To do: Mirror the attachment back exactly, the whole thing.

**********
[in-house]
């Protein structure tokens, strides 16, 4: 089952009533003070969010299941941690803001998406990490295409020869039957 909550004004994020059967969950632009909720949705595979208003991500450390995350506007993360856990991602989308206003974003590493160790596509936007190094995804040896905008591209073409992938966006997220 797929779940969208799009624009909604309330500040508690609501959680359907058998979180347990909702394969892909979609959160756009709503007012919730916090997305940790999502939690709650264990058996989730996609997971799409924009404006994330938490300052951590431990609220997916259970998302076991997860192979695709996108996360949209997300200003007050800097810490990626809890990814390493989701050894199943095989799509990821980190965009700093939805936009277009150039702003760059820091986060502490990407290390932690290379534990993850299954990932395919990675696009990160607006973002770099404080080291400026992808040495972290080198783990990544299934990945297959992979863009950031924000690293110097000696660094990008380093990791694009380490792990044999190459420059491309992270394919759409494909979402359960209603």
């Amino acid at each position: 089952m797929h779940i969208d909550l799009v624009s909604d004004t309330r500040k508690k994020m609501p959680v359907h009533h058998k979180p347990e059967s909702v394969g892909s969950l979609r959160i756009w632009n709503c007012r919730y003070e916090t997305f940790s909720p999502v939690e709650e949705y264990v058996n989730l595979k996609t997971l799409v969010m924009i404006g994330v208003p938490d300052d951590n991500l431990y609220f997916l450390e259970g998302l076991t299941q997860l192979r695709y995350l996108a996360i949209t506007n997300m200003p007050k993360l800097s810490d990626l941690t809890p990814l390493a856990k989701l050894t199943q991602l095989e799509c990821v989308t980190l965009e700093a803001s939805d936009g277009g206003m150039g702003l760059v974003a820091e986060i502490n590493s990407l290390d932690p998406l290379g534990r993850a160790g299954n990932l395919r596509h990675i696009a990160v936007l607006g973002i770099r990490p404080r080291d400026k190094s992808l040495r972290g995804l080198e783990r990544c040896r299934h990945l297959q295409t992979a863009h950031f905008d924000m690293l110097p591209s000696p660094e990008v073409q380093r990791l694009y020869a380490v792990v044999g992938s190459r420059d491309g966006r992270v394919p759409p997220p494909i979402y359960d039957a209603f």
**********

[in-house]
């Protein structure tokens, strides 16, 4: 089952009533003070969010299941941690803001998406990490295409020869039957 909550004004994020059967969950632009909720949705595979208003991500450390995350506007993360856990991602989308206003974003590493160790596509936007190094995804040896905008591209073409992938966006997220 797929779940969208799009624009909604309330500040508690609501959680359907058998979180347990909702394969892909979609959160756009709503007012919730916090997305940790999502939690709650264990058996989730996609997971799409924009404006994330938490300052951590431990609220997916259970998302076991997860192979695709996108996360949209997300200003007050800097810490990626809890990814390493989701050894199943095989799509990821980190965009700093939805936009277009150039702003760059820091986060502490990407290390932690290379534990993850299954990932395919990675696009990160607006973002770099404080080291400026992808040495972290080198783990990544299934990945297959992979863009950031924000690293110097000696660094990008380093990791694009380490792990044999190459420059491309992270394919759409494909979402359960209603």
């Amino acid at each position: 089952m797929h779940i969208d909550l799009v624009s909604d004004t309330r500040k508690k994020m609501p959680v359907h009533h058998k979180p347990e059967s909702v394969g892909s969950l979609r959160i756009w632009n709503c007012r919730y003070e916090t997305f940790s909720p999502v939690e709650e949705y264990v058996n989730l595979k996609t997971l799409v969010m924009i404006g994330v208003p938490d300052d951590n991500l431990y609220f997916l450390e259970g998302l076991t299941q997860l192979r695709y995350l996108a996360i949209t506007n997300m200003p007050k993360l800097s810490d990626l941690t809890p990814l390493a856990k989701l050894t199943q991602l095989e799509c990821v989308t980190l965009e700093a803001s939805d936009g277009g206003m150039g702003l760059v974003a820091e986060i502490n590493s990407l290390d932690p998406l290379g534990r993850a160790g299954n990932l395919r596509h990675i696009a990160v936007l607006g973002i770099r990490p404080r080291d400026k190094s992808l040495r972290g995804l080198e783990r990544c040896r299934h990945l297959q295409t992979a863009h950031f905008d924000m690293l110097p591209s000696p660094e990008v073409q380093r990791l694009y020869a380490v792990v044999g992938s190459r420059d491309g966006r992270v394919p759409p997220p494909i979402y359960d039957a209603f």